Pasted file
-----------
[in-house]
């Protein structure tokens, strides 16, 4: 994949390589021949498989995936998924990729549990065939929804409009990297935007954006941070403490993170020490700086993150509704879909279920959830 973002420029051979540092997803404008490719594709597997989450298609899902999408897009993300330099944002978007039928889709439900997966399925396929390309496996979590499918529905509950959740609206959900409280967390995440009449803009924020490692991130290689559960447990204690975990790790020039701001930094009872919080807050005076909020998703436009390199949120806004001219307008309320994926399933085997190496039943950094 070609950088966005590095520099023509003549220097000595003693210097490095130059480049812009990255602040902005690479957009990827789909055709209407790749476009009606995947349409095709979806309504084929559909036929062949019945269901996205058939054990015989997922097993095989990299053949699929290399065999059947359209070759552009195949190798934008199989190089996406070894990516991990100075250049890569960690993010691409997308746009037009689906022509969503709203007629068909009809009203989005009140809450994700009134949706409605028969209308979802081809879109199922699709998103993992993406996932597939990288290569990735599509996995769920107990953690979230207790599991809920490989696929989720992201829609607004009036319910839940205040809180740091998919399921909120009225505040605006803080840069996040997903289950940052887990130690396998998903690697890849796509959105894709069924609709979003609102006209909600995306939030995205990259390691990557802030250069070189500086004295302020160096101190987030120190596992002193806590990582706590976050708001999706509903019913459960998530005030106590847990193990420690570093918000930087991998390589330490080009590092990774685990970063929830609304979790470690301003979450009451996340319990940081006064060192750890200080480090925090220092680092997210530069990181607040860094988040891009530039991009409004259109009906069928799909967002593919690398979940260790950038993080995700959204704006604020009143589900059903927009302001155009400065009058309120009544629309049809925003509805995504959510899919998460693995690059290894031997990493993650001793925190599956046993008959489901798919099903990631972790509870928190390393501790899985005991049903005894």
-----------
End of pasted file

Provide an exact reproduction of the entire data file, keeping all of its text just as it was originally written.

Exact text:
[in-house]
């Protein structure tokens, strides 16, 4: 994949390589021949498989995936998924990729549990065939929804409009990297935007954006941070403490993170020490700086993150509704879909279920959830 973002420029051979540092997803404008490719594709597997989450298609899902999408897009993300330099944002978007039928889709439900997966399925396929390309496996979590499918529905509950959740609206959900409280967390995440009449803009924020490692991130290689559960447990204690975990790790020039701001930094009872919080807050005076909020998703436009390199949120806004001219307008309320994926399933085997190496039943950094 070609950088966005590095520099023509003549220097000595003693210097490095130059480049812009990255602040902005690479957009990827789909055709209407790749476009009606995947349409095709979806309504084929559909036929062949019945269901996205058939054990015989997922097993095989990299053949699929290399065999059947359209070759552009195949190798934008199989190089996406070894990516991990100075250049890569960690993010691409997308746009037009689906022509969503709203007629068909009809009203989005009140809450994700009134949706409605028969209308979802081809879109199922699709998103993992993406996932597939990288290569990735599509996995769920107990953690979230207790599991809920490989696929989720992201829609607004009036319910839940205040809180740091998919399921909120009225505040605006803080840069996040997903289950940052887990130690396998998903690697890849796509959105894709069924609709979003609102006209909600995306939030995205990259390691990557802030250069070189500086004295302020160096101190987030120190596992002193806590990582706590976050708001999706509903019913459960998530005030106590847990193990420690570093918000930087991998390589330490080009590092990774685990970063929830609304979790470690301003979450009451996340319990940081006064060192750890200080480090925090220092680092997210530069990181607040860094988040891009530039991009409004259109009906069928799909967002593919690398979940260790950038993080995700959204704006604020009143589900059903927009302001155009400065009058309120009544629309049809925003509805995504959510899919998460693995690059290894031997990493993650001793925190599956046993008959489901798919099903990631972790509870928190390393501790899985005991049903005894």